[Serializable]
public class MyClass
{
// this is a serializable member
public string _strName=null;

// this is an un-serializable member
[NonSerialized]
public int _iAge=0;
}; 

The class definition is prefixed with the [Serializable] attribute. This ensures that an object of this class can be serialized to a persistent storage. In fact, the .Net serialization support is so sophisticated that, prior to serialization process, an object graph is built at runtime that provides a link between all the objects to which the object being serialized holds references, and all such objects get serialized as well. The point to be kept in mind is that the object graphs give a relationship that define how the objects refer to each other, and may not conform to the standard OO relationships at all. 

Now, even within a serializable class, you may not want to serialize certain members. In order to prevent specific members from getting serialized, all you have to do is specify the [NonSerialized] attribute before them, as shown in the example above. Hence, when the above class’s object gets serialized, the _strName member is serialized, while _iAge isn’t. Thus, simply by looking at a class definition you can identify whether it’s a candidate for serialization or not.

Once a class is configured for serialization, the next issue relates to deciding the format in which it shall be serialized. By default, the .Net framework ships with two formatters: the Binary formatter and the SOAP formatter. While the former is implemented in the mscorlib.dll assembly, the latter is implemented in the System.Runtime.Serialization.Formatters.Soap.dll assembly.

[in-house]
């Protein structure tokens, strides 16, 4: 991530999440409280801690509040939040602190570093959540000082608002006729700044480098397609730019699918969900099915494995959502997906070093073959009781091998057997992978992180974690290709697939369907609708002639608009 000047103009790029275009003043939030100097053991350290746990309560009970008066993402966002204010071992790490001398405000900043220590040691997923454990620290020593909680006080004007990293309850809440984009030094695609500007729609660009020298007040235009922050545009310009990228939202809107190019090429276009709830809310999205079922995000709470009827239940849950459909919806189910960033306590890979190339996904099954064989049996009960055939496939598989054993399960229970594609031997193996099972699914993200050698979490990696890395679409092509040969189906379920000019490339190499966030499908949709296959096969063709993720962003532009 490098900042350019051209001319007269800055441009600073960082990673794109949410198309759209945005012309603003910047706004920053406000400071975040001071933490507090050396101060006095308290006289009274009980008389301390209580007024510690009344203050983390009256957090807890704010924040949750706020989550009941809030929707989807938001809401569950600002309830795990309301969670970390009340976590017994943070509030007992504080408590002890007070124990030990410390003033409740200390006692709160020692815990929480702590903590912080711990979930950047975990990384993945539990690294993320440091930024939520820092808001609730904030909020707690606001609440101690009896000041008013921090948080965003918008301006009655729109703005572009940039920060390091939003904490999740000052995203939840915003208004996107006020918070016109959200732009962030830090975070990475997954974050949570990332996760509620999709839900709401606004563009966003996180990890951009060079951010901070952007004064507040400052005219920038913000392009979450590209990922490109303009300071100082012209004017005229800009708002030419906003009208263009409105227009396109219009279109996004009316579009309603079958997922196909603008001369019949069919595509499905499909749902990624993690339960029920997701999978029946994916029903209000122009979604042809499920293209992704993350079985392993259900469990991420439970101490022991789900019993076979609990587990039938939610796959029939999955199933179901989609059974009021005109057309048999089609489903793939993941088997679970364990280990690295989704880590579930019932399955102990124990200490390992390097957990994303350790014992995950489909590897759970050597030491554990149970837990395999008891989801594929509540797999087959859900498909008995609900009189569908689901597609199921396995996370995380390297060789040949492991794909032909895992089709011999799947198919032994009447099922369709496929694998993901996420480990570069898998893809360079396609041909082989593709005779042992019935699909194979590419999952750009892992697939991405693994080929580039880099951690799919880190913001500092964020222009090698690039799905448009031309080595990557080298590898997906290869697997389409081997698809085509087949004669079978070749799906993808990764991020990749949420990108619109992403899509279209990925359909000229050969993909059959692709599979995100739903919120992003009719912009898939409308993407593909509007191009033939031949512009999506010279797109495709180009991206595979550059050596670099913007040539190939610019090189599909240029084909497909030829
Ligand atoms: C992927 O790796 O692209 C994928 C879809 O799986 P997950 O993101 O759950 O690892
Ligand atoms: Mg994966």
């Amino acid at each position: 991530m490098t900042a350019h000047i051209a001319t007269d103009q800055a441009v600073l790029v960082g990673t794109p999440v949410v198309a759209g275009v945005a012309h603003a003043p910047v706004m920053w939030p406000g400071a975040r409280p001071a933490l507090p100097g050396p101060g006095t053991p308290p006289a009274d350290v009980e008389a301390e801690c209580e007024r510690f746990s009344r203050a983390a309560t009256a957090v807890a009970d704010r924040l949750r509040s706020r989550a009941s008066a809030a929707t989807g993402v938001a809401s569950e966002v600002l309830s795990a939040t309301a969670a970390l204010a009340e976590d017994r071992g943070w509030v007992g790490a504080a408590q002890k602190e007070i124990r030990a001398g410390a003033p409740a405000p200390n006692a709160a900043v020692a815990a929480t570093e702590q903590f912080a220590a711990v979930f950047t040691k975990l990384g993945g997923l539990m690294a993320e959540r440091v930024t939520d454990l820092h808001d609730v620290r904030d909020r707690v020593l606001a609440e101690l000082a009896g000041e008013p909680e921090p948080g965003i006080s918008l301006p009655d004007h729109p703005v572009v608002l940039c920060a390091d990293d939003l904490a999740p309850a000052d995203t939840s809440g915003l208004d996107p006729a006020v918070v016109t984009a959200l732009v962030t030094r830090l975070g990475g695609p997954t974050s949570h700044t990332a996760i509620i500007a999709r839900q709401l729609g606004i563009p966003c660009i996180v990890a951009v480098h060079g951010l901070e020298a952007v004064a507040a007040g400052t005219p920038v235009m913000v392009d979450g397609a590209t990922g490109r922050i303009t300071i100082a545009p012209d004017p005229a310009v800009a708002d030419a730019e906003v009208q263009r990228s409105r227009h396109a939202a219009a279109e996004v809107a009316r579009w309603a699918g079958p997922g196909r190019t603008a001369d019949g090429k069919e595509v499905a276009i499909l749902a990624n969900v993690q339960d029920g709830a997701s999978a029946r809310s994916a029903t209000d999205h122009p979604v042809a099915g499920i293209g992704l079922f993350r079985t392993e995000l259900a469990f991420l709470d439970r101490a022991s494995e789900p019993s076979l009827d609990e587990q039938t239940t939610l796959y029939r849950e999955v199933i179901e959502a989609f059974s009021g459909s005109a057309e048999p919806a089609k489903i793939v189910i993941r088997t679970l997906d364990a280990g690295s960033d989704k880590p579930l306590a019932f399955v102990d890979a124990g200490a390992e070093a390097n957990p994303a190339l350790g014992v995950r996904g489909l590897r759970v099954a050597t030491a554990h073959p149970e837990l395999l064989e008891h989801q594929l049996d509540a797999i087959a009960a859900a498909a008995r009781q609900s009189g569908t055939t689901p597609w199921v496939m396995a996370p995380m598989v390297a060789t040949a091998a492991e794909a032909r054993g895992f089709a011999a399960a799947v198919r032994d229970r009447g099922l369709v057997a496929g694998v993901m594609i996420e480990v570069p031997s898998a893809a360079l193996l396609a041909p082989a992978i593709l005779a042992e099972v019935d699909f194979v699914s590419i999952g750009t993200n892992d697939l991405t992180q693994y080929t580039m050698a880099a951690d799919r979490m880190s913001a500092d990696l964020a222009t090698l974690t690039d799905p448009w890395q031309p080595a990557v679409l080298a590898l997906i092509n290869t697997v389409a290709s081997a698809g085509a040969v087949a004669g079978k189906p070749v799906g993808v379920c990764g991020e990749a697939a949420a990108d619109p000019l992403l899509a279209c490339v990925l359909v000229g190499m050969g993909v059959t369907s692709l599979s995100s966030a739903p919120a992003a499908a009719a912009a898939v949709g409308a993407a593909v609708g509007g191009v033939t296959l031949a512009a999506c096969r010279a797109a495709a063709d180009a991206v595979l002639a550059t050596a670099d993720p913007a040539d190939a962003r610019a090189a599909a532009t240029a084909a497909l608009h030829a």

The formatters are responsible for serializing the object state into the format they support, and are available under System.Runtime.Serialization.Formatters namespace. In case you require more than what the default formatters have to offer, the System.Runtime.Serialization namespace contains enough support for you to implement your own formatter. Irrespective of the formatter you use, the point to be noted is that it is the formatter that interacts with the stream to persist, and unpersist, the object state to the entity identified by the stream (memory, network, file, etc). The serialization, hence, can be visualized 
as shown in graphics.

The deserialization process takes the exactly reverse path: going from the storage via the formatter to the creation of a new object instance. With enough serialization/deserialization background, now lets take the plunge and serialize/deserialize our above exemplified class. Below is the sample class implementation that serializes and deserializes an object of MyClass, as defined above:

using System;
using System.IO;
using System.Runtime.Serialization.Formatters.Binary;

public class Client
{
public static void Main()
{
MyClass mc = new MyClass(); 
mc._strName=”Gaurav”;
mc._iAge=23;
// serialize it to a file..
FileStream fs = File.Create(“mc.dat”);
// create the binary formatter…
BinaryFormatter bf = new BinaryFormatter();
bf.Serialize(fs,mc);
fs.Close();
Console.WriteLine(“Serialized the name and age to {0} and {1}
respectively”,mc._strName,mc._iAge);
// set the age and name to different values..